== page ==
Beating a dead horse: Why can’t Senate Conservatives let the Duffy affair go?

Despite a few grim similarities — the presumption of guilt, the trial by social media — the Mike Duffy affair is not Fifty Shades of Ghomeshi.

It’s as black and white as it gets — though you’d never know that from the course events have taken since the senator’s celebrity trial ended.

Ripley’s Believe it or Not might take an interest in in Sen. Leo Housakos and his ill-considered attempt to add double jeopardy to the Senate’s list of ongoing, abject failings.

How A Giant Restaurant Conglomerate Teamed Up With Banks To Stiff Its Workers

The struggling corporate giant behind The Olive Garden, Longhorn Steakhouse, and other national restaurant chains is forcing tens of thousands of workers to effectively pay rent on their own money.

Workers at Darden Restaurants chains are routinely told they must accept prepaid debit cards instead of paychecks, according to a new report from the worker organization Restaurant Opportunities Center (ROC) United. A quarter of workers surveyed said they asked to be paid some other way and were told the cards are their only option.

Paul Ryan Is Making Donald Trump Worse

House Speaker Paul Ryan (R-WI) is meeting with presumptive Republican nominee Donald Trump Thursday after Ryan declined to endorse Trump last week, saying he’s looking for “a standard-bearer that bears our standards.”

Ryan has previously denounced Trump’s inflammatory tone because, he said in March, “the Republican Party does not prey on people’s prejudices.”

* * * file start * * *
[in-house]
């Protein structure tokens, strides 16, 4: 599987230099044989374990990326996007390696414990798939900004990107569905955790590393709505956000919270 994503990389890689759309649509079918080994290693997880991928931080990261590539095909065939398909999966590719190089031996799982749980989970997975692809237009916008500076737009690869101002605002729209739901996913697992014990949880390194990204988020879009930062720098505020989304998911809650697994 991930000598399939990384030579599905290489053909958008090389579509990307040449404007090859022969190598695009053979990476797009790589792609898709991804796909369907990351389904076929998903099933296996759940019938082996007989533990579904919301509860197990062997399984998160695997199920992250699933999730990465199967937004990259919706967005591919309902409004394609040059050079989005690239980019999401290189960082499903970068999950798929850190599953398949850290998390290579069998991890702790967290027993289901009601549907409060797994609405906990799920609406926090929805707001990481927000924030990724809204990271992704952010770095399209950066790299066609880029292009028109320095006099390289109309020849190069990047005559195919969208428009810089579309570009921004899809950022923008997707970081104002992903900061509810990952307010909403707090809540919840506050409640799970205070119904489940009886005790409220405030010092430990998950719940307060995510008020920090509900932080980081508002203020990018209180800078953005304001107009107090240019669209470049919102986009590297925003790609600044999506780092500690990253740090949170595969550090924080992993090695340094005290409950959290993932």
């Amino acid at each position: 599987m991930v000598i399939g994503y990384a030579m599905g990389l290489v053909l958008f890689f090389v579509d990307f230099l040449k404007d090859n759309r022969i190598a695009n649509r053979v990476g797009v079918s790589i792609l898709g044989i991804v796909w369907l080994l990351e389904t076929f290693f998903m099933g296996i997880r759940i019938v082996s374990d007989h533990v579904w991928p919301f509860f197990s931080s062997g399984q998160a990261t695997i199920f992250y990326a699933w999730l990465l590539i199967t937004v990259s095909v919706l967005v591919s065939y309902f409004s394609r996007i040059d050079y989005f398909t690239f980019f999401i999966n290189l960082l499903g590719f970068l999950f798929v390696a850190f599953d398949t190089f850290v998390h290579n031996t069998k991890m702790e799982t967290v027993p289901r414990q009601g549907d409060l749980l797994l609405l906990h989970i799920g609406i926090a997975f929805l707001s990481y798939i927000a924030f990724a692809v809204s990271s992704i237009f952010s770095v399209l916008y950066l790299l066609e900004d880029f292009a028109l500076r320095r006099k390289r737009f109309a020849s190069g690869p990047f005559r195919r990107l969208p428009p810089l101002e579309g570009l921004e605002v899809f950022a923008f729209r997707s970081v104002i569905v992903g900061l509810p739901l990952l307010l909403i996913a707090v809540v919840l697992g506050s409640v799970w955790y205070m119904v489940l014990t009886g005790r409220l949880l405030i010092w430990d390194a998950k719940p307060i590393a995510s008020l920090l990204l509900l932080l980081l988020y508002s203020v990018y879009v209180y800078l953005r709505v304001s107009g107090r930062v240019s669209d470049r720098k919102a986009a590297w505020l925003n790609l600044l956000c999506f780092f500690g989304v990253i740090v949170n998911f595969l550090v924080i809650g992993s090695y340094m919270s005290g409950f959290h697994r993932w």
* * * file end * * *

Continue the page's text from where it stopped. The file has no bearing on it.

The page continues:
Children given lifelong ban on talking about fracking

Two young children in Pennsylvania were banned from talking about fracking for the rest of their lives under a gag order imposed under a settlement reached by their parents with a leading oil and gas company.

The sweeping gag order was imposed under a $750,000 settlement between the Hallowich family and Range Resources Corp, a leading oil and gas driller. It provoked outrage on Monday among environmental campaigners and free speech advocates.

20 Percent of Plant Species Could Go Extinct

One out of every five plant species on Earth is now threatened with extinction. That's the disturbing conclusion of a major report released this week by scientists at Britain's Royal Botanic Gardens Kew. The planet's vegetation—from grasslands to deserts to tropical rainforests—is being hit hard by human activity. And deforestation, pollution, agriculture, and climate change are all playing a role.

An Unprecedented Number Of Unaccompanied Children Are Seeking Asylum In Europe